Zimbabwe struggles to keep its fledgling currency alive

MOST CURRENCIES have snappy names, like yen, won, kip or lek. Some have unfortunate ones: dong or colón. Few have names as cumbersome as Zimbabwe’s Real-Time Gross-Settlement Dollars, also known as RTGS-dollars or “zollars”. Hard to say, the new currency is also hard to price. Last week it lost about 20% of its value against the American dollar, according to Market Watch, which tracks the currency’s movements on the black market. This week it zagged, then zigged again (see chart). “You have to follow Zimbabwe hour by hour,” says an economist in Harare.

Zimbabwe’s previous homegrown currency was destroyed by the hyperinflation of 2007-08, forcing the country to adopt the American dollar (and other foreign currencies) instead. That worked well until 2015. But in the final years under Robert Mugabe, the longstanding dictator ousted in November 2017, the government could not muster enough genuine dollars to meet its spending ambitions. Instead it paid people with money of its own creation, transferred electronically into their dollar bank accounts. These “zollars”, it claimed, were identical to a dollar. But if depositors withdrew them from the bank they received not greenbacks, but “bond notes”: paper currency issued by the Reserve Bank of Zimbabwe, the country’s central bank.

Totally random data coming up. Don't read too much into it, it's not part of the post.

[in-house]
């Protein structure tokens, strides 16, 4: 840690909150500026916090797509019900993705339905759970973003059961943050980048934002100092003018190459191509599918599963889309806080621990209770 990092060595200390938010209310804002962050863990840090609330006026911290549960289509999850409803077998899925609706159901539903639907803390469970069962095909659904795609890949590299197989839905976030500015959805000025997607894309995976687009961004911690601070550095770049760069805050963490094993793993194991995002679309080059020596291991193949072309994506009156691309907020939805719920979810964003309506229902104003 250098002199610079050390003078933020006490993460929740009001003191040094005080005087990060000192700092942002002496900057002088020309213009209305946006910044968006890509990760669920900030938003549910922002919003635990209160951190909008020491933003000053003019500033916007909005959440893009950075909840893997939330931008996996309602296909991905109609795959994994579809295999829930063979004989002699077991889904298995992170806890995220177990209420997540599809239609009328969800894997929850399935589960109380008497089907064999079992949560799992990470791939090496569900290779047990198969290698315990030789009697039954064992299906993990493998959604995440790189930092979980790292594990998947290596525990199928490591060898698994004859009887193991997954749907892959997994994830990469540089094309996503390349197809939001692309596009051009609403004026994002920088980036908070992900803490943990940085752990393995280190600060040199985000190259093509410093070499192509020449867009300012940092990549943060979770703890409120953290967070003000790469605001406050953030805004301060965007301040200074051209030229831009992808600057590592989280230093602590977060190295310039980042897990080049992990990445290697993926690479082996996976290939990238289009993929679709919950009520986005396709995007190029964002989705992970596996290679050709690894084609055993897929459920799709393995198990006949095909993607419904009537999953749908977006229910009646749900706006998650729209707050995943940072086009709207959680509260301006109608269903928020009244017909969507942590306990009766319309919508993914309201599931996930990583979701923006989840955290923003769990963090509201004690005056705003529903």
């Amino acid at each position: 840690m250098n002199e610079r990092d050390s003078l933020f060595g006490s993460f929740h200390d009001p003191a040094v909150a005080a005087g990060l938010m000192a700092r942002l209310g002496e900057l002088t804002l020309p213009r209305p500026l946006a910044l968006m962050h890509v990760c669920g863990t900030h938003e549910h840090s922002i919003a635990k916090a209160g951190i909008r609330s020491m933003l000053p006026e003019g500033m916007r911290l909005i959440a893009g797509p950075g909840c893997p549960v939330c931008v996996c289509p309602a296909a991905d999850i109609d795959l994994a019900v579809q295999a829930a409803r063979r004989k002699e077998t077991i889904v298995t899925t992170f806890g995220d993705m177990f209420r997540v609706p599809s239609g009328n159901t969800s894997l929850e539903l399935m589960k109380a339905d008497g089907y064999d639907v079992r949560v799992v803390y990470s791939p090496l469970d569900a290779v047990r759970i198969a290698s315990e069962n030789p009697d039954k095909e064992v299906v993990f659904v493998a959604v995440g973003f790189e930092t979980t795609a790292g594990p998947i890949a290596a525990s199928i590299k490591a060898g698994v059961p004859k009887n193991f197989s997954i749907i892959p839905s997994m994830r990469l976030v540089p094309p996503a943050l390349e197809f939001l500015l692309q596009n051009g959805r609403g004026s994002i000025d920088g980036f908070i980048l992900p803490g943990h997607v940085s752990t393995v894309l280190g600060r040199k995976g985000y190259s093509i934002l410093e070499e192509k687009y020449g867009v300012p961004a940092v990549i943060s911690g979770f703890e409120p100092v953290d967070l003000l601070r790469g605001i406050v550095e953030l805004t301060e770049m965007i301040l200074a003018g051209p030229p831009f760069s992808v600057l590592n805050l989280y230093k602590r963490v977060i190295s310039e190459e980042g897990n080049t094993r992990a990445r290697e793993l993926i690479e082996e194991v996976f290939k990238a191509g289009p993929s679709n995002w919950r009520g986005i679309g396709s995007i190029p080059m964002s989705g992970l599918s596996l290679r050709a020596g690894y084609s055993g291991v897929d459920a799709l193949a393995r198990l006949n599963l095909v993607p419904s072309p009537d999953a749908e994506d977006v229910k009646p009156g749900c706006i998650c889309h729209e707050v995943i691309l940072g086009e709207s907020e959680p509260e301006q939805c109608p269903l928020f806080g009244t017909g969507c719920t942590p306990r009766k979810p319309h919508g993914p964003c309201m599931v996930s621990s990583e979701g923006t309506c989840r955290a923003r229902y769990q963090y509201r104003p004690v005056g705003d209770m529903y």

Last October the new government, led by...



via The Economist: Finance and economics Business Feeds

0 nhận xét:

Post a Comment